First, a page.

Since August 2018, the MYA/002 Agricultural Production Support team in close collaboration with the Department of Agriculture improved the knowledge in basic agricultural techniques of 45 participants from 21 villages of the 5 Tract area of Kyaing Tong township.
Identifying the most common diseases in paddy rice
Over the course of 3 days, the participants were introduced how to recognize the different types of soil and the most common diseases and pests in paddy crops. The training further included practical exercises in how to set up a compost heap to produce natural fertiliser as well as how to mix natural pesticides from garlic and soap for instance. As many of the farmers work on mountainous terrain, the technique of how to plot a sloping land using an A-frame was very informative to them.
The trainings were delivered in Burmese with a translation into the local dialect of either La Hu or Shan. Information cards were handed out to the participants to support the theory with pictures and images so that even illiterate farmers are able to understand the information more easily. The trainees are invited to share their knowledge with their peers.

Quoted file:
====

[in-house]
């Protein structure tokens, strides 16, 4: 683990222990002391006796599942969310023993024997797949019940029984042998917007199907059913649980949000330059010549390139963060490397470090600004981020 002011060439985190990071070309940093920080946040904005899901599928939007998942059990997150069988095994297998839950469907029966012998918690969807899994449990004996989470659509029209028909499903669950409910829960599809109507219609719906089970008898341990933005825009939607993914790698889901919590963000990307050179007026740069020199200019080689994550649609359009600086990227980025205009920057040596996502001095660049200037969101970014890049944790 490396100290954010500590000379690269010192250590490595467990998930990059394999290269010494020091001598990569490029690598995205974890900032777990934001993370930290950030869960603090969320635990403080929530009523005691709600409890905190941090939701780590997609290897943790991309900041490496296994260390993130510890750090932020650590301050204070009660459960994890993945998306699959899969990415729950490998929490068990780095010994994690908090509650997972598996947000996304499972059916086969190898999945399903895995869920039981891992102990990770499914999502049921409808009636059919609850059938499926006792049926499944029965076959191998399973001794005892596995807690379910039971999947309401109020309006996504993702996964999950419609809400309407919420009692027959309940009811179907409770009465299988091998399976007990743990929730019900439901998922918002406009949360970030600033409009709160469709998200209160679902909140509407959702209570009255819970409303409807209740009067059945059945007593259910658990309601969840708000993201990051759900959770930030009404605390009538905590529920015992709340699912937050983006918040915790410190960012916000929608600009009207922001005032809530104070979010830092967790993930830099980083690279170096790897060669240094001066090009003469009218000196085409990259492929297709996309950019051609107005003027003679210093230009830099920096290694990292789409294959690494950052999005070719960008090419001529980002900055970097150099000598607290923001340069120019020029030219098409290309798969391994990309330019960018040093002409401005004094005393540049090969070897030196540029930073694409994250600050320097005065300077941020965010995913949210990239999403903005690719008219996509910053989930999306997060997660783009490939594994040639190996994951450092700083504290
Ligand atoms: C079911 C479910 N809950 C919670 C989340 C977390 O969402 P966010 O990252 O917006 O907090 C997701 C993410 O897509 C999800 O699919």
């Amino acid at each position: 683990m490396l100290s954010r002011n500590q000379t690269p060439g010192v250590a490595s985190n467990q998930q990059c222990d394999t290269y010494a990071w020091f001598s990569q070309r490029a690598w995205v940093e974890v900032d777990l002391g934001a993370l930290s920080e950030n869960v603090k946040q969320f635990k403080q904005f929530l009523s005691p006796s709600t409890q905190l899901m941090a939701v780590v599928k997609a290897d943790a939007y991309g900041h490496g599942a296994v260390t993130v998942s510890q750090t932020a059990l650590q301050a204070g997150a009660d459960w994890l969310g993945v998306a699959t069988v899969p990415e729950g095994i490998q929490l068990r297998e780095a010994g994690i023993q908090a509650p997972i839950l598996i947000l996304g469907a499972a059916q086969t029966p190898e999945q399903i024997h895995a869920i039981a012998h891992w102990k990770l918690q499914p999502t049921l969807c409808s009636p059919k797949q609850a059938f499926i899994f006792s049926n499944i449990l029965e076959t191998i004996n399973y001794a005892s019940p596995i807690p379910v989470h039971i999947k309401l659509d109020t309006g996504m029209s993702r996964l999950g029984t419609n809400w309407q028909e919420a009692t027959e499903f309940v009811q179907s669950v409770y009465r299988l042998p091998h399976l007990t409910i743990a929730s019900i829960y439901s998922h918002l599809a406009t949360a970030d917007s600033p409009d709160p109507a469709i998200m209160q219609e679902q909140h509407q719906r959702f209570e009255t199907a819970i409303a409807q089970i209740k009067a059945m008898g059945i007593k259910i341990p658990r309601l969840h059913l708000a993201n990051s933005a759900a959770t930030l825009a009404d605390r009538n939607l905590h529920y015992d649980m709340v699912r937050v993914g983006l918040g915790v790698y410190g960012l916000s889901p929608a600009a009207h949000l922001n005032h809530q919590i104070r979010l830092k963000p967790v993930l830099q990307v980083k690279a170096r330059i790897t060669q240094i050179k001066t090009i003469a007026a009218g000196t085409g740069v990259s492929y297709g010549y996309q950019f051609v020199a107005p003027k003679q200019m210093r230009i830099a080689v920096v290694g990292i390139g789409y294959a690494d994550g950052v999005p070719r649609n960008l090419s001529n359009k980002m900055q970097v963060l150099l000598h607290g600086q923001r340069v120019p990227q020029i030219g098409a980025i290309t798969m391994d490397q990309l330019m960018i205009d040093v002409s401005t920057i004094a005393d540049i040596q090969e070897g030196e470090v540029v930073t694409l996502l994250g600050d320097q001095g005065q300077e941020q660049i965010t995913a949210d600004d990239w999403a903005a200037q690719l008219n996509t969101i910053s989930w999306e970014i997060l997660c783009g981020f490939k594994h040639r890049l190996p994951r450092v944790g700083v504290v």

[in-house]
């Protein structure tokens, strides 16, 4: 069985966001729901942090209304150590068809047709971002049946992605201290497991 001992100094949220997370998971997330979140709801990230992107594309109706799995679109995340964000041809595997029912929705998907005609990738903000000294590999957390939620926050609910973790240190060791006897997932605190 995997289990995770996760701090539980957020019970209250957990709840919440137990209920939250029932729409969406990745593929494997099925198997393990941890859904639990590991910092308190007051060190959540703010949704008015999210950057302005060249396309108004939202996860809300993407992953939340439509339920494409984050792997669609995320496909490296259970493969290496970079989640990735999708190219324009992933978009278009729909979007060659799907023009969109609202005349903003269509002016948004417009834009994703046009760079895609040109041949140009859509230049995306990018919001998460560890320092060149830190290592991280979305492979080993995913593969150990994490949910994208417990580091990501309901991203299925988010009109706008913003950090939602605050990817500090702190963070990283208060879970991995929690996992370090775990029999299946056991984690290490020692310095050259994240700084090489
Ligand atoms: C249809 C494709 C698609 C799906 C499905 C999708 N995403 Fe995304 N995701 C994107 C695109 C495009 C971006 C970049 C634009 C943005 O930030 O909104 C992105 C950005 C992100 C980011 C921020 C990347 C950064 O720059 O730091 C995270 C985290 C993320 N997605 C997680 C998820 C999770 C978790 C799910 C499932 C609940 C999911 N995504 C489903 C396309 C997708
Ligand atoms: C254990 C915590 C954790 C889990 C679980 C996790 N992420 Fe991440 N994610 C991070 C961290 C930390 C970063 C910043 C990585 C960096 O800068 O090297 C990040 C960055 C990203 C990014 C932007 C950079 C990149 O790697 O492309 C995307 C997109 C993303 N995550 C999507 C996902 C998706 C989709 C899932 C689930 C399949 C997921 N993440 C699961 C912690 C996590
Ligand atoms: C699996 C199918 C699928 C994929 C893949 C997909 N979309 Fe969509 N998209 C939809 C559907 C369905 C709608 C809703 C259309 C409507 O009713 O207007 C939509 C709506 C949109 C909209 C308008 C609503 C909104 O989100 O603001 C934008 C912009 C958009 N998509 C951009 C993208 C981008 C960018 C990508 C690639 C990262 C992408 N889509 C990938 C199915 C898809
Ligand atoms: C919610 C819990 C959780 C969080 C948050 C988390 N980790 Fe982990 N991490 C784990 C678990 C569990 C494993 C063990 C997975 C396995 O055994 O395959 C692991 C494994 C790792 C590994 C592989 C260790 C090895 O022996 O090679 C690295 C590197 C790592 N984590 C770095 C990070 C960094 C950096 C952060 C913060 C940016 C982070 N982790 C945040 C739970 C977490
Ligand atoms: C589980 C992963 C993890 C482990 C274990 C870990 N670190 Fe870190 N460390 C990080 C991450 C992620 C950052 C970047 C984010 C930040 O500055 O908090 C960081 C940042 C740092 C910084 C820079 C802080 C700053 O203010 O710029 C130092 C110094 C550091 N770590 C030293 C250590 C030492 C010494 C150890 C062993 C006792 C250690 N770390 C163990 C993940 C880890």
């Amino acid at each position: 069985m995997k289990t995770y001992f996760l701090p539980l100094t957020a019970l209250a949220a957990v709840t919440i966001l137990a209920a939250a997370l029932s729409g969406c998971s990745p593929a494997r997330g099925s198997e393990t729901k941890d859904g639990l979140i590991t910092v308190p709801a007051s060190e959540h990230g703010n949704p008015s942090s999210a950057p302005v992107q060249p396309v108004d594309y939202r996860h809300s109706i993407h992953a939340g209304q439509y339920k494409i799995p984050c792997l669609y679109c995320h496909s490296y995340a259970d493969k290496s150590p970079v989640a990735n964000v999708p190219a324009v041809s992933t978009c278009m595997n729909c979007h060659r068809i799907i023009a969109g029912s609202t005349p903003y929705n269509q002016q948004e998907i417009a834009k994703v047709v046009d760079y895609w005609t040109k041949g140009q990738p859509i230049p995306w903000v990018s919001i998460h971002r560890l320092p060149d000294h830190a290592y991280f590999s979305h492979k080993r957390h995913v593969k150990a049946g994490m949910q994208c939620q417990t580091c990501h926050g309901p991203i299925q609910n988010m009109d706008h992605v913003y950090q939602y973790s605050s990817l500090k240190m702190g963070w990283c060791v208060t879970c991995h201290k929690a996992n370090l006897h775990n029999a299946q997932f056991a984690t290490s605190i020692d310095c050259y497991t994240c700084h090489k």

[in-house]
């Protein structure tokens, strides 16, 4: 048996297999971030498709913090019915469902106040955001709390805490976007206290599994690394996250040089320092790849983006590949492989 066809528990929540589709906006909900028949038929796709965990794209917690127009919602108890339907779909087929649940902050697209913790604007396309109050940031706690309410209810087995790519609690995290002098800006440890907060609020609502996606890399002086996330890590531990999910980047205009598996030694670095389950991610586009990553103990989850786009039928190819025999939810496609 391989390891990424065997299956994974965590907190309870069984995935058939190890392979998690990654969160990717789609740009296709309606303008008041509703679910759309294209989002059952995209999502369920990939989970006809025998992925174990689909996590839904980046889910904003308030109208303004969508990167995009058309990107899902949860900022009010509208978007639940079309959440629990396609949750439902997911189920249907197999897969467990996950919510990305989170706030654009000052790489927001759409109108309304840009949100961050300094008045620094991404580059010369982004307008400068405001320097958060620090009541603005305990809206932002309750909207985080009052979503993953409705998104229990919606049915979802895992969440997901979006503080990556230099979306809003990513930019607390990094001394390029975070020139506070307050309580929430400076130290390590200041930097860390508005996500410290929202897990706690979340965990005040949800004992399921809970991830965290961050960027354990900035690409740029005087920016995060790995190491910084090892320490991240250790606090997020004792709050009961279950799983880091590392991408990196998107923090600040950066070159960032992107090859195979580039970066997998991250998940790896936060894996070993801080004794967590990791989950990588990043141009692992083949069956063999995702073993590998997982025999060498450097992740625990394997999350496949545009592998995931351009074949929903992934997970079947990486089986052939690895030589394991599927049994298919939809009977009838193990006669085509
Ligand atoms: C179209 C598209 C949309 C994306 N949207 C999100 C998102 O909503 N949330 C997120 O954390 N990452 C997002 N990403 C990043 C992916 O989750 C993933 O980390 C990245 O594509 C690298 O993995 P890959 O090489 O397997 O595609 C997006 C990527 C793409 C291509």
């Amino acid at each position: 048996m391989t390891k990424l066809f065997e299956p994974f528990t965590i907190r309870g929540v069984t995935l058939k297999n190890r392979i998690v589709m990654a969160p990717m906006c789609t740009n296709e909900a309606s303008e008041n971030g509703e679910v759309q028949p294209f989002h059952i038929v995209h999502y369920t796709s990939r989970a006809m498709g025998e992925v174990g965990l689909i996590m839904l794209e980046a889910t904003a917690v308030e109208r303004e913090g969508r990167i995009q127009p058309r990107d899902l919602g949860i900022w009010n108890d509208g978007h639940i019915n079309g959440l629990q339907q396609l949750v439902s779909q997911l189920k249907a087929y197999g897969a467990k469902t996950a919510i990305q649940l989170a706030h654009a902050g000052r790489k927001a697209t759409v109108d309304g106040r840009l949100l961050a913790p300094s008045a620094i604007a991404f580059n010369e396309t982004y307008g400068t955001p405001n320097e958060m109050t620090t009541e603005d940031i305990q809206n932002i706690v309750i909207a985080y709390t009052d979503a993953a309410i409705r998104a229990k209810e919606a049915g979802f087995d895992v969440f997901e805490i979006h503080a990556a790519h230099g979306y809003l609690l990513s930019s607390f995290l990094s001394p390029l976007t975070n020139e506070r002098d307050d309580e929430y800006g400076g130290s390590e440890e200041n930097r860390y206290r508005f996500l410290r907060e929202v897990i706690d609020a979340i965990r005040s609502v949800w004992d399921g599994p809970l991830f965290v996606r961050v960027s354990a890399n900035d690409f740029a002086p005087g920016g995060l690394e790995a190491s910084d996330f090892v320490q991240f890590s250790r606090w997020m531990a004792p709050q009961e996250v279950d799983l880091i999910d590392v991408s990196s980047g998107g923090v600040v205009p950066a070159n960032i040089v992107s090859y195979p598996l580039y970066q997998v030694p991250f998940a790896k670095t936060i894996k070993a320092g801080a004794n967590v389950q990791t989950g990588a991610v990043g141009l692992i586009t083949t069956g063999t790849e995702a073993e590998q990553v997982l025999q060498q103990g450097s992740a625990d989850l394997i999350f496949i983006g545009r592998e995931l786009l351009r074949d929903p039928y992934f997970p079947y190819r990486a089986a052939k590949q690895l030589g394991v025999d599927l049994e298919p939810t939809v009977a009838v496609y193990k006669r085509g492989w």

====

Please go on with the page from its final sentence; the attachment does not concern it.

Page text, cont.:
Finding the bug in the rice field
Besides the training sessions, the project team visited those initial 21 villages and recruited farmers interested in setting up a vegetable garden (called home garden) as well as model farms with long term crops such as tea, coffee and/or fruit trees amongst the most common long term crops. The response from the villagers was phenomenal as more than 450 people are interested in setting up home gardens and 91 volunteered to try out the model farm concept. Home gardens are not very common in the villages as they are always ravaged by free ranging chicken and pigs but also most farmers are not very familiar with the needs or techniques of growing vegetables properly. The villagers would however be very happy to also see a change in their diet and are happy to learn how to grow them.
Visiting a farm in Loi Mwe growing cabbage and tea in a mixed plot
To wrap up this initial training, the project invited the trainees to a learning trip to the Loi Mwe area to visit the model and research farm from the Department of Agriculture, the famous tea village of Ba Wei (with over 70 year old tea plants), a farm/home garden plot as well as a multi crop (elephant foot yam, pineapple and pine trees) plantation on sloping land. For some this trip was also an adventure as it was the first time for them driving in a bus and also to have slept in a guest house. However, such learning trips are so important to help the trainees to better understand the theory as well as to exchange with other farmers in the area.
Ba Wei tea master showing how the fried green tea needs to be macerated before drying
In the upcoming months the project will support the volunteers with the necessary seeds, seedlings, tools and other material to set up their home gardens and model farms. The MYA/002 team and its partners are looking forward to soon be tasting those homegrown vegetables in a few weeks time.
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